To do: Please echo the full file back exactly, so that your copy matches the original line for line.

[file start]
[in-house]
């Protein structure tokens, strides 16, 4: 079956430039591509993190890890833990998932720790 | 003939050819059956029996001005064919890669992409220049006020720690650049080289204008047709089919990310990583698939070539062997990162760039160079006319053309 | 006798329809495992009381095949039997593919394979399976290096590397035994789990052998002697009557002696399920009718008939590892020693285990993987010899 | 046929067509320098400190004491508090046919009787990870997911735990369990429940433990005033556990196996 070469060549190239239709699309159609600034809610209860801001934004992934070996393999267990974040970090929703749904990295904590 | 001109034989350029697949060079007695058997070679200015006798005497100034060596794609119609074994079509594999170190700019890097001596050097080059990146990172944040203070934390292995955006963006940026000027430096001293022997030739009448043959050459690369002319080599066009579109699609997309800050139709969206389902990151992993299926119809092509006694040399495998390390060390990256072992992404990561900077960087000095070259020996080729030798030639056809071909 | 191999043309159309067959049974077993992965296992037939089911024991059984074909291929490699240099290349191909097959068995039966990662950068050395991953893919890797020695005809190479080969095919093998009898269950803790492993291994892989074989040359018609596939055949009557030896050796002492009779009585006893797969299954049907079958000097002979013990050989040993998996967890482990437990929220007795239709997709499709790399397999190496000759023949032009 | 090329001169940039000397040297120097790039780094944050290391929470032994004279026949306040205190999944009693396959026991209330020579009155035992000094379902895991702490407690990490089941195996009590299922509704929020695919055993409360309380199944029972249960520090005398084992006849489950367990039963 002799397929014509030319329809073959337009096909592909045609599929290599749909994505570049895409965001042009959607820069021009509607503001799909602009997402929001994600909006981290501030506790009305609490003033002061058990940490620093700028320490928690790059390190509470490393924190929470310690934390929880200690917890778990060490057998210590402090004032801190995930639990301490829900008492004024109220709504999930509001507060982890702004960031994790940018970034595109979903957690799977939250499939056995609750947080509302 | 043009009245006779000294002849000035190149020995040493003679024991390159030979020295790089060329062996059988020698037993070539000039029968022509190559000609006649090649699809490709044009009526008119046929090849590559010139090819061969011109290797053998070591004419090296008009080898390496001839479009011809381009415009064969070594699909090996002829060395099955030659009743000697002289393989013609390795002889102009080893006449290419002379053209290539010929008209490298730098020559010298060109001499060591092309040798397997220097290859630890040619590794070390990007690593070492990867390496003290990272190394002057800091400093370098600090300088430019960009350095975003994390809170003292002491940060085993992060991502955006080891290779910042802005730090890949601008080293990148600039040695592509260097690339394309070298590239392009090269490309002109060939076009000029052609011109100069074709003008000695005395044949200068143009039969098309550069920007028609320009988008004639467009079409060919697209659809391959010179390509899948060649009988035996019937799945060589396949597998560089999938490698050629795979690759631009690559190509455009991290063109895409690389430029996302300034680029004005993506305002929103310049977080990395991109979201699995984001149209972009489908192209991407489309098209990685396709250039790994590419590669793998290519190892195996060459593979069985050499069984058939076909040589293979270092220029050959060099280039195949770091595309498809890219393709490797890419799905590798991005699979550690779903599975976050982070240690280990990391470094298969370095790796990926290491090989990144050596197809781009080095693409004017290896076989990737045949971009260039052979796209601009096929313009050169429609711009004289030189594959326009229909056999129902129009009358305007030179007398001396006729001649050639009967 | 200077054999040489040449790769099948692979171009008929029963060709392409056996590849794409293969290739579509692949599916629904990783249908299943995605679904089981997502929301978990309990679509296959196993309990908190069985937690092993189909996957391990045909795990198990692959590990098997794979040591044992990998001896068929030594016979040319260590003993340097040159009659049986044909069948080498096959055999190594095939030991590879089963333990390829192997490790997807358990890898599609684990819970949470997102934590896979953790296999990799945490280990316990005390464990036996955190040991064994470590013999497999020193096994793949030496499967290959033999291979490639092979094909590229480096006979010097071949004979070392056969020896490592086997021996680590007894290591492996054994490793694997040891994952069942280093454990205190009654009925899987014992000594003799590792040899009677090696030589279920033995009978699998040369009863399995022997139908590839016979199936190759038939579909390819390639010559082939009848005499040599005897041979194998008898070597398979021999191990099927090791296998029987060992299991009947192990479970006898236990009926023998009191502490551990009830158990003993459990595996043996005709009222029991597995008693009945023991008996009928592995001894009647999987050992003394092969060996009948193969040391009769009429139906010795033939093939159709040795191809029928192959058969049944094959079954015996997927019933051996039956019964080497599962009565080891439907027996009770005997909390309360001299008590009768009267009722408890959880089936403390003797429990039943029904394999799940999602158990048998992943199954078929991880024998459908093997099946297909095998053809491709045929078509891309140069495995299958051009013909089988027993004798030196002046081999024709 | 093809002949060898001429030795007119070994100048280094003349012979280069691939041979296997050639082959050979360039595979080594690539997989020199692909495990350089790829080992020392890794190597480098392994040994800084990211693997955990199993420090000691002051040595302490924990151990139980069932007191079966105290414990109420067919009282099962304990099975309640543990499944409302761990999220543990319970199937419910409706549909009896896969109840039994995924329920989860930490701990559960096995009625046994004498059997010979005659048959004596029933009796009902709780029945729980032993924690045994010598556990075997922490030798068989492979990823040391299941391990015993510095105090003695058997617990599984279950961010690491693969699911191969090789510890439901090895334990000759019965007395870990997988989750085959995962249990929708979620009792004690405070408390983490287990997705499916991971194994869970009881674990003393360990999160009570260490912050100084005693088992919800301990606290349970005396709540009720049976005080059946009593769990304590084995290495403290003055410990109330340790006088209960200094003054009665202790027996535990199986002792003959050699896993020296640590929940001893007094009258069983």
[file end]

[in-house]
């Protein structure tokens, strides 16, 4: 079956430039591509993190890890833990998932720790 | 003939050819059956029996001005064919890669992409220049006020720690650049080289204008047709089919990310990583698939070539062997990162760039160079006319053309 | 006798329809495992009381095949039997593919394979399976290096590397035994789990052998002697009557002696399920009718008939590892020693285990993987010899 | 046929067509320098400190004491508090046919009787990870997911735990369990429940433990005033556990196996 070469060549190239239709699309159609600034809610209860801001934004992934070996393999267990974040970090929703749904990295904590 | 001109034989350029697949060079007695058997070679200015006798005497100034060596794609119609074994079509594999170190700019890097001596050097080059990146990172944040203070934390292995955006963006940026000027430096001293022997030739009448043959050459690369002319080599066009579109699609997309800050139709969206389902990151992993299926119809092509006694040399495998390390060390990256072992992404990561900077960087000095070259020996080729030798030639056809071909 | 191999043309159309067959049974077993992965296992037939089911024991059984074909291929490699240099290349191909097959068995039966990662950068050395991953893919890797020695005809190479080969095919093998009898269950803790492993291994892989074989040359018609596939055949009557030896050796002492009779009585006893797969299954049907079958000097002979013990050989040993998996967890482990437990929220007795239709997709499709790399397999190496000759023949032009 | 090329001169940039000397040297120097790039780094944050290391929470032994004279026949306040205190999944009693396959026991209330020579009155035992000094379902895991702490407690990490089941195996009590299922509704929020695919055993409360309380199944029972249960520090005398084992006849489950367990039963 002799397929014509030319329809073959337009096909592909045609599929290599749909994505570049895409965001042009959607820069021009509607503001799909602009997402929001994600909006981290501030506790009305609490003033002061058990940490620093700028320490928690790059390190509470490393924190929470310690934390929880200690917890778990060490057998210590402090004032801190995930639990301490829900008492004024109220709504999930509001507060982890702004960031994790940018970034595109979903957690799977939250499939056995609750947080509302 | 043009009245006779000294002849000035190149020995040493003679024991390159030979020295790089060329062996059988020698037993070539000039029968022509190559000609006649090649699809490709044009009526008119046929090849590559010139090819061969011109290797053998070591004419090296008009080898390496001839479009011809381009415009064969070594699909090996002829060395099955030659009743000697002289393989013609390795002889102009080893006449290419002379053209290539010929008209490298730098020559010298060109001499060591092309040798397997220097290859630890040619590794070390990007690593070492990867390496003290990272190394002057800091400093370098600090300088430019960009350095975003994390809170003292002491940060085993992060991502955006080891290779910042802005730090890949601008080293990148600039040695592509260097690339394309070298590239392009090269490309002109060939076009000029052609011109100069074709003008000695005395044949200068143009039969098309550069920007028609320009988008004639467009079409060919697209659809391959010179390509899948060649009988035996019937799945060589396949597998560089999938490698050629795979690759631009690559190509455009991290063109895409690389430029996302300034680029004005993506305002929103310049977080990395991109979201699995984001149209972009489908192209991407489309098209990685396709250039790994590419590669793998290519190892195996060459593979069985050499069984058939076909040589293979270092220029050959060099280039195949770091595309498809890219393709490797890419799905590798991005699979550690779903599975976050982070240690280990990391470094298969370095790796990926290491090989990144050596197809781009080095693409004017290896076989990737045949971009260039052979796209601009096929313009050169429609711009004289030189594959326009229909056999129902129009009358305007030179007398001396006729001649050639009967 | 200077054999040489040449790769099948692979171009008929029963060709392409056996590849794409293969290739579509692949599916629904990783249908299943995605679904089981997502929301978990309990679509296959196993309990908190069985937690092993189909996957391990045909795990198990692959590990098997794979040591044992990998001896068929030594016979040319260590003993340097040159009659049986044909069948080498096959055999190594095939030991590879089963333990390829192997490790997807358990890898599609684990819970949470997102934590896979953790296999990799945490280990316990005390464990036996955190040991064994470590013999497999020193096994793949030496499967290959033999291979490639092979094909590229480096006979010097071949004979070392056969020896490592086997021996680590007894290591492996054994490793694997040891994952069942280093454990205190009654009925899987014992000594003799590792040899009677090696030589279920033995009978699998040369009863399995022997139908590839016979199936190759038939579909390819390639010559082939009848005499040599005897041979194998008898070597398979021999191990099927090791296998029987060992299991009947192990479970006898236990009926023998009191502490551990009830158990003993459990595996043996005709009222029991597995008693009945023991008996009928592995001894009647999987050992003394092969060996009948193969040391009769009429139906010795033939093939159709040795191809029928192959058969049944094959079954015996997927019933051996039956019964080497599962009565080891439907027996009770005997909390309360001299008590009768009267009722408890959880089936403390003797429990039943029904394999799940999602158990048998992943199954078929991880024998459908093997099946297909095998053809491709045929078509891309140069495995299958051009013909089988027993004798030196002046081999024709 | 093809002949060898001429030795007119070994100048280094003349012979280069691939041979296997050639082959050979360039595979080594690539997989020199692909495990350089790829080992020392890794190597480098392994040994800084990211693997955990199993420090000691002051040595302490924990151990139980069932007191079966105290414990109420067919009282099962304990099975309640543990499944409302761990999220543990319970199937419910409706549909009896896969109840039994995924329920989860930490701990559960096995009625046994004498059997010979005659048959004596029933009796009902709780029945729980032993924690045994010598556990075997922490030798068989492979990823040391299941391990015993510095105090003695058997617990599984279950961010690491693969699911191969090789510890439901090895334990000759019965007395870990997988989750085959995962249990929708979620009792004690405070408390983490287990997705499916991971194994869970009881674990003393360990999160009570260490912050100084005693088992919800301990606290349970005396709540009720049976005080059946009593769990304590084995290495403290003055410990109330340790006088209960200094003054009665202790027996535990199986002792003959050699896993020296640590929940001893007094009258069983």